Author(s): Ayalew S, Confer AW, Shrestha B, Wilson AE, Montelongo M
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Abstract Mannheimia haemolytica, a major causative agent in bovine respiratory disease, inflicts extensive losses each year on cattle producers. Commercially available vaccines are only partially efficacious. Immunity to M. haemolytica requires antibodies to secreted toxins and outer membrane proteins (OMPs) of the bacterium. Gram-negative bacteria produce membrane blebs or vesicles, the membrane components of which are primarily derived from OMPs. Accordingly, vesicles have been used as immunogens with various degrees of success. This study characterized components of M. haemolytica vesicles and determined their immunogenicity in mice and cattle. Liquid chromatography-tandem mass spectrometry (LC-MS/MS) analysis of vesicles from this bacterium identified 226 proteins, of which 58 (25.6\%) were OMPs and periplasmic and one (0.44\%) was extracellular. Vesicles were used to vaccinate dairy calves and BALB/c mice. Analyses of sera from calves and mice by enzyme-linked immunosorbent assay (ELISA) showed that circulating antibodies against M. haemolytica whole cells and leukotoxin were significantly higher on days 21 and 28 (P < 0.05) than on day 0. For control calves and mice, there were no significant differences in serum anti-whole-cell and leukotoxin antibody levels from days 0 and 21 or 28, respectively. Lesion scores of lungs from vaccinated calves (15.95\%) were significantly (P < 0.05) lower than those from nonvaccinated calves (42.65\%). Sera from mice on day 28 and calves on day 21 showed 100\% serum bactericidal activity. Sera from vesicle-vaccinated mice neutralized leukotoxin.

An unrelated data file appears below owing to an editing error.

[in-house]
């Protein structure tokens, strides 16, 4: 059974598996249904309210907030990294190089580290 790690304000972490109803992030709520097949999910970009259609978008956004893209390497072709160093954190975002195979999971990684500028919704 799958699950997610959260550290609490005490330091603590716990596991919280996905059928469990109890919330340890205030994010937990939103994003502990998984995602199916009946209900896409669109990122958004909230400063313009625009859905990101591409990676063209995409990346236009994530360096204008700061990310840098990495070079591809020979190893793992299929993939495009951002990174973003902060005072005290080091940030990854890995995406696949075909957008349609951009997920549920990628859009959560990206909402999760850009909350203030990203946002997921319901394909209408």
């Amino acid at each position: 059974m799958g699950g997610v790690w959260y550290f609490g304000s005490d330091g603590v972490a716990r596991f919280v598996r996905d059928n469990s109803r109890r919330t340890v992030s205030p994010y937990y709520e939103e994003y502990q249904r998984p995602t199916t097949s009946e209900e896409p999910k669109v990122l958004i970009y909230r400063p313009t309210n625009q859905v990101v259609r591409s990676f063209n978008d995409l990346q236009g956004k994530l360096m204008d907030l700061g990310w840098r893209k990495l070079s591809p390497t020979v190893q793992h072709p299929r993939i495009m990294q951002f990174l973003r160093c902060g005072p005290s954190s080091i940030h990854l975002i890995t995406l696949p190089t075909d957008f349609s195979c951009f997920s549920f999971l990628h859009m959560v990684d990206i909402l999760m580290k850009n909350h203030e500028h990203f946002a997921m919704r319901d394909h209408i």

This article was published in Clin Vaccine Immunol
and referenced in Journal of Vaccines & Vaccination